Mobility in the Urban Labor Market: A Panel Data Analysis for Mexico
We analyze mobility in urban Mexico between three labor market states: working in the formal sector, working in the informal sector, and not working. A dynamic multinomial logit panel data model with random effects is used, explaining the labor market state of each individual during each time period. The data are drawn from Mexico's Urban Employment Survey, a quarterly household survey for urban Mexico. While some of the descriptive statistics suggest that informal sector jobs are inferior to formal sector jobs, formal tests cannot reject the null hypothesis of equal transition rates between formal and informal sector jobs for homogeneous groups of workers. Looking at entry and exit into and out of nonemployment, we find that transitions from formal sector jobs to nonemployment were less likely than transitions from informal sector jobs to nonemployment in 1992 but not in 1999, suggesting that employment protection in the formal sector has been reduced.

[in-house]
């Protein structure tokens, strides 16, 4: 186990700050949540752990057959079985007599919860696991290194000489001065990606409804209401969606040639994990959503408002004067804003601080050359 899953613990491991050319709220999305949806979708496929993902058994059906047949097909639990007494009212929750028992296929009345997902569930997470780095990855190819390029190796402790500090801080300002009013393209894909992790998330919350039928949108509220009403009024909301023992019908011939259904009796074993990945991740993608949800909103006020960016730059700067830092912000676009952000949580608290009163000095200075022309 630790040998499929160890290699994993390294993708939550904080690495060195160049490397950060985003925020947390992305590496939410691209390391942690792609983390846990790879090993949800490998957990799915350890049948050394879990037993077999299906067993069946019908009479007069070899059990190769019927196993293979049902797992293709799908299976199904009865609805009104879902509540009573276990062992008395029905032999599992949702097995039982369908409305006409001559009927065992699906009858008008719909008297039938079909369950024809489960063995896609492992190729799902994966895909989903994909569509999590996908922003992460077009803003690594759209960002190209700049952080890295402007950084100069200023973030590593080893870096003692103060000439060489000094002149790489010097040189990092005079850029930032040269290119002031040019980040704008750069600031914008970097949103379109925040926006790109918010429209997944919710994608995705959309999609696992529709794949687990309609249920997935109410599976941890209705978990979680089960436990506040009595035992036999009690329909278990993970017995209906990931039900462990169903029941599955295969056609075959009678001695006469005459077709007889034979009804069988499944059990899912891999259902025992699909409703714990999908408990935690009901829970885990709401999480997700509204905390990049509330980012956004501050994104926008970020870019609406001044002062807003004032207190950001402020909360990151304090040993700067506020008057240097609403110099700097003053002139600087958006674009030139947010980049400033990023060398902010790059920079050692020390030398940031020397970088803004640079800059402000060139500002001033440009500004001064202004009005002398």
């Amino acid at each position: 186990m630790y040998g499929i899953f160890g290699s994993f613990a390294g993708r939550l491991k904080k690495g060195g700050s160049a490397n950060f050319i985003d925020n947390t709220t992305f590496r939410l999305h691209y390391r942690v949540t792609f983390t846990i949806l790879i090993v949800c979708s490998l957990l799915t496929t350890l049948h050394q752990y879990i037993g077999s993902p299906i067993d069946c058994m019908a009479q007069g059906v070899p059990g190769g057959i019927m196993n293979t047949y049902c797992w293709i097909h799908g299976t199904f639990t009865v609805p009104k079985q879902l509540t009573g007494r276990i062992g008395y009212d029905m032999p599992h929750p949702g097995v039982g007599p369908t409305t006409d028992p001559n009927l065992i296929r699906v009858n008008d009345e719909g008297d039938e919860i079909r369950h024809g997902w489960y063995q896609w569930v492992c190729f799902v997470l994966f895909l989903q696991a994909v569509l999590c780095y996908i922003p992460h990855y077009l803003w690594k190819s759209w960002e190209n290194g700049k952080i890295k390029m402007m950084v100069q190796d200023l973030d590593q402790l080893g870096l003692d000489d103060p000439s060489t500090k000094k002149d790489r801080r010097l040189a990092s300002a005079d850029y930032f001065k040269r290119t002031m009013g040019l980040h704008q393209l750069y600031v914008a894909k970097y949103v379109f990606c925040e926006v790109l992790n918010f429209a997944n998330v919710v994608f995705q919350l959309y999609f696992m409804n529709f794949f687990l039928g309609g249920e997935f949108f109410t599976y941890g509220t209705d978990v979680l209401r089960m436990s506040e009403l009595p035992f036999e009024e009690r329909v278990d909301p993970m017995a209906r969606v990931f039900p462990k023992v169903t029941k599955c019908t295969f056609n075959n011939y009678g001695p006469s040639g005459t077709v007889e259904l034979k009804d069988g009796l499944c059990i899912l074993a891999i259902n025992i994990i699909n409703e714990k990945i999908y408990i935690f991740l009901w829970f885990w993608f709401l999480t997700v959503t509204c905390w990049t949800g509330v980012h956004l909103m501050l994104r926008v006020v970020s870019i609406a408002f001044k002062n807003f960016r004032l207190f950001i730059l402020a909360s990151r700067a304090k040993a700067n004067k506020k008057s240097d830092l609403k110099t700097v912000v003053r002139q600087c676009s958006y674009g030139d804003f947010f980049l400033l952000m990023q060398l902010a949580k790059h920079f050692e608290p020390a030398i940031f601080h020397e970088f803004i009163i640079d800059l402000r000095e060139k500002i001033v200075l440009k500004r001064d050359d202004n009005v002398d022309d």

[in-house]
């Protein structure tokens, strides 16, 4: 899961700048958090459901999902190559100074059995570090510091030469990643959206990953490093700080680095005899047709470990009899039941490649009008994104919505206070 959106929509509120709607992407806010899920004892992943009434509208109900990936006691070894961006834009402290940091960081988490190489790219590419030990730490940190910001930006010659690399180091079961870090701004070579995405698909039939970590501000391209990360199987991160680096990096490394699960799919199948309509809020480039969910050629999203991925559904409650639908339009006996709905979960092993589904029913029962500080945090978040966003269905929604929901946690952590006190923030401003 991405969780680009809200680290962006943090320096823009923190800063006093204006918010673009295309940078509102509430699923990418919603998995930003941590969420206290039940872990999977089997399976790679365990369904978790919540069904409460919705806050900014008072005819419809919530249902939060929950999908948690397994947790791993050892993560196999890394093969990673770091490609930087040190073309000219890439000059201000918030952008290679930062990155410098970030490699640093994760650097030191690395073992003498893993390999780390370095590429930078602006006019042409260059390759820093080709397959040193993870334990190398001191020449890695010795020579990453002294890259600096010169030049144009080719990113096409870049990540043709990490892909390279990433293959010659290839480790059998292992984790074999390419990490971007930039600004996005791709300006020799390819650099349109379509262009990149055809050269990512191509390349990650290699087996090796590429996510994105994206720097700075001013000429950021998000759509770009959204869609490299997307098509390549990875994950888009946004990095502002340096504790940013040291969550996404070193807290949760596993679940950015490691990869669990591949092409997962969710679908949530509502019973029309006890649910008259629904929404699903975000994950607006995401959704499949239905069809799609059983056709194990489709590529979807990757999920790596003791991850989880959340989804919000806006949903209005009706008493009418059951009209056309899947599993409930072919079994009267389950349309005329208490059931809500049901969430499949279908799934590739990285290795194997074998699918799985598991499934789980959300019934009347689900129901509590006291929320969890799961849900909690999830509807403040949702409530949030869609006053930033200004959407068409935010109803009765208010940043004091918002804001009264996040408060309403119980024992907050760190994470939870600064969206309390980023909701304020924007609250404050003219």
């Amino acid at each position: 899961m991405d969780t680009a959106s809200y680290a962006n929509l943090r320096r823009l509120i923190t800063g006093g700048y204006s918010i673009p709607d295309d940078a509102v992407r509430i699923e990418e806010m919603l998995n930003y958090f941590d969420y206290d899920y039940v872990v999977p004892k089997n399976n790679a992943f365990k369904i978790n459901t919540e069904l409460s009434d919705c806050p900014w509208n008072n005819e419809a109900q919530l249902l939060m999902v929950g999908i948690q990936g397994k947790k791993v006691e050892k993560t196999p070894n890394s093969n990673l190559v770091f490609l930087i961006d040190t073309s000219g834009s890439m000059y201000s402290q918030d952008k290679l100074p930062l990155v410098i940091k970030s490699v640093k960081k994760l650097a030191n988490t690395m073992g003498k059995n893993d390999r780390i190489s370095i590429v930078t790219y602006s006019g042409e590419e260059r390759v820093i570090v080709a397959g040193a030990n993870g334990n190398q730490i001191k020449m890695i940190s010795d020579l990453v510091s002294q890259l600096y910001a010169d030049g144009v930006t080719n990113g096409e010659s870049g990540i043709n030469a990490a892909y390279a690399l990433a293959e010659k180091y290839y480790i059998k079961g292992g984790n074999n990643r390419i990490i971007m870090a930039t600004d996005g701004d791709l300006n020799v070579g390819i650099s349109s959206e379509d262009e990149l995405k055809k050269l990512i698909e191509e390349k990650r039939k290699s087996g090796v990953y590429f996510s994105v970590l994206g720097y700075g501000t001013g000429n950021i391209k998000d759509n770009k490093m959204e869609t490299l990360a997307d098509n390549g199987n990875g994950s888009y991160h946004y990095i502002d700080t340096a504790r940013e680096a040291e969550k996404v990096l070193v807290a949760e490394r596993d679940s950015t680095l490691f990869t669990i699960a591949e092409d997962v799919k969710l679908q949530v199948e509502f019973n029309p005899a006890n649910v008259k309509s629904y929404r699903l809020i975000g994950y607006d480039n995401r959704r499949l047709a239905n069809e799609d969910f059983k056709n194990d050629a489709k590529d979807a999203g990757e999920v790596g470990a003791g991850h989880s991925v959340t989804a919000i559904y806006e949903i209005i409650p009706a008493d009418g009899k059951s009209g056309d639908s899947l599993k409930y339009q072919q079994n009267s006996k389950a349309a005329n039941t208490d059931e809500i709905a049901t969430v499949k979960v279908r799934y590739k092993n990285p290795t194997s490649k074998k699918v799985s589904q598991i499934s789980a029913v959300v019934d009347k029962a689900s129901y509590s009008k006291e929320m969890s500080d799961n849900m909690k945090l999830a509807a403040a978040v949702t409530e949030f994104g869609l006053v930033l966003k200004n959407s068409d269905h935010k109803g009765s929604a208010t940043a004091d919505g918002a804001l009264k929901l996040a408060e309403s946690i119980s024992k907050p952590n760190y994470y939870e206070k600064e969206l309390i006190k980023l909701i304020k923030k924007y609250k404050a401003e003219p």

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- Pradhan, Menno & van Soest, Arthur, 1995.
"Formal and informal sector employment in urban areas of Bolivia,"
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- Pradhan, M. & Van Soest, A., 1993. "Formal and Informal Sector Employment in Urban Areas of Bolivia," Papers 9311, Tilburg - Center for Economic Research.
- Pradhan, M.P. & van Soest, A.H.O., 1993. "Formal and informal sector employment in urban areas of Bolivia," Discussion Paper 1993-11, Tilburg University, Center for Economic Research.
- Pradhan, M.P. & van Soest, A.H.O., 1995. "Formal and informal sector unemployment in urban areas of Bolivia," Other publications TiSEM 4b6b27c8-e099-40fd-bee4-3, Tilburg University, School of Economics and Management.
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- Pradhan, M.P. & van Soest, A.H.O., 1997. "Household labor supply in urban areas of Bolivia," Other publications TiSEM dba82438-cf2e-4d92-975b-a, Tilburg University, School of Economics and Management.
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